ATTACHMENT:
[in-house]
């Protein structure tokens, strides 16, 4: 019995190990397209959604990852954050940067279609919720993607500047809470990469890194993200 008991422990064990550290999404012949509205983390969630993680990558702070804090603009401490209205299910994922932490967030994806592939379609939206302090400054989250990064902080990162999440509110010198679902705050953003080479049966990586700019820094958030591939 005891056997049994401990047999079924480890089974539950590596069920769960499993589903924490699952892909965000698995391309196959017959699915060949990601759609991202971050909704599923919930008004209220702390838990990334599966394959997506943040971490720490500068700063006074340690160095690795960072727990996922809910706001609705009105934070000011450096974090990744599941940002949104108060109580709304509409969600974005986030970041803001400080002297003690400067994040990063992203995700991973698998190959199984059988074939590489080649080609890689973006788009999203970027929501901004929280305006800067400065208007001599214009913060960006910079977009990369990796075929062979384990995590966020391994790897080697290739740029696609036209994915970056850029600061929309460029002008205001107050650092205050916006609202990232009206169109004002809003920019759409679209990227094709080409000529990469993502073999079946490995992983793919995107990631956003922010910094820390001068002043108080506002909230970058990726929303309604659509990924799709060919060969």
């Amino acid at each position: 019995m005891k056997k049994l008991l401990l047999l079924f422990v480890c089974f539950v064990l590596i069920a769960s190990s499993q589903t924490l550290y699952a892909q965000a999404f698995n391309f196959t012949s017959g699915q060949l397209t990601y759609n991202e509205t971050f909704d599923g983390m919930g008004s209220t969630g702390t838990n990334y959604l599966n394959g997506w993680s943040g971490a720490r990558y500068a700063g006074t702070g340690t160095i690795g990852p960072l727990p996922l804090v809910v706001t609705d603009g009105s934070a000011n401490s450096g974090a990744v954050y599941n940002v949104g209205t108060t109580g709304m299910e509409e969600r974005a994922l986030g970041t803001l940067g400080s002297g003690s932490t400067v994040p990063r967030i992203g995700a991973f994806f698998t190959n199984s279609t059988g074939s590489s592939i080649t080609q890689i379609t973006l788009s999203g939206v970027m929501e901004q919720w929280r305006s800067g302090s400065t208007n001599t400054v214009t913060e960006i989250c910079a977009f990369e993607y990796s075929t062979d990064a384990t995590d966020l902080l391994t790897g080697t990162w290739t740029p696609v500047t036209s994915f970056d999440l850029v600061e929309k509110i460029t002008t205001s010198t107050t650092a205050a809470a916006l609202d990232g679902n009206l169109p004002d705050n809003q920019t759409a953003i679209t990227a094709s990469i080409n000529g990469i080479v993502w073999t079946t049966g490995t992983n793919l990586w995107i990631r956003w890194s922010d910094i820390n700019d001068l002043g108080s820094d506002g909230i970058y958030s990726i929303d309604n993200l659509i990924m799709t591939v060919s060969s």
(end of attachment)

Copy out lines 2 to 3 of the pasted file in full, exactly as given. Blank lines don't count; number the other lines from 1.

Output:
């Protein structure tokens, strides 16, 4: 019995190990397209959604990852954050940067279609919720993607500047809470990469890194993200 008991422990064990550290999404012949509205983390969630993680990558702070804090603009401490209205299910994922932490967030994806592939379609939206302090400054989250990064902080990162999440509110010198679902705050953003080479049966990586700019820094958030591939 005891056997049994401990047999079924480890089974539950590596069920769960499993589903924490699952892909965000698995391309196959017959699915060949990601759609991202971050909704599923919930008004209220702390838990990334599966394959997506943040971490720490500068700063006074340690160095690795960072727990996922809910706001609705009105934070000011450096974090990744599941940002949104108060109580709304509409969600974005986030970041803001400080002297003690400067994040990063992203995700991973698998190959199984059988074939590489080649080609890689973006788009999203970027929501901004929280305006800067400065208007001599214009913060960006910079977009990369990796075929062979384990995590966020391994790897080697290739740029696609036209994915970056850029600061929309460029002008205001107050650092205050916006609202990232009206169109004002809003920019759409679209990227094709080409000529990469993502073999079946490995992983793919995107990631956003922010910094820390001068002043108080506002909230970058990726929303309604659509990924799709060919060969």
């Amino acid at each position: 019995m005891k056997k049994l008991l401990l047999l079924f422990v480890c089974f539950v064990l590596i069920a769960s190990s499993q589903t924490l550290y699952a892909q965000a999404f698995n391309f196959t012949s017959g699915q060949l397209t990601y759609n991202e509205t971050f909704d599923g983390m919930g008004s209220t969630g702390t838990n990334y959604l599966n394959g997506w993680s943040g971490a720490r990558y500068a700063g006074t702070g340690t160095i690795g990852p960072l727990p996922l804090v809910v706001t609705d603009g009105s934070a000011n401490s450096g974090a990744v954050y599941n940002v949104g209205t108060t109580g709304m299910e509409e969600r974005a994922l986030g970041t803001l940067g400080s002297g003690s932490t400067v994040p990063r967030i992203g995700a991973f994806f698998t190959n199984s279609t059988g074939s590489s592939i080649t080609q890689i379609t973006l788009s999203g939206v970027m929501e901004q919720w929280r305006s800067g302090s400065t208007n001599t400054v214009t913060e960006i989250c910079a977009f990369e993607y990796s075929t062979d990064a384990t995590d966020l902080l391994t790897g080697t990162w290739t740029p696609v500047t036209s994915f970056d999440l850029v600061e929309k509110i460029t002008t205001s010198t107050t650092a205050a809470a916006l609202d990232g679902n009206l169109p004002d705050n809003q920019t759409a953003i679209t990227a094709s990469i080409n000529g990469i080479v993502w073999t079946t049966g490995t992983n793919l990586w995107i990631r956003w890194s922010d910094i820390n700019d001068l002043g108080s820094d506002g909230i970058y958030s990726i929303d309604n993200l659509i990924m799709t591939v060919s060969s």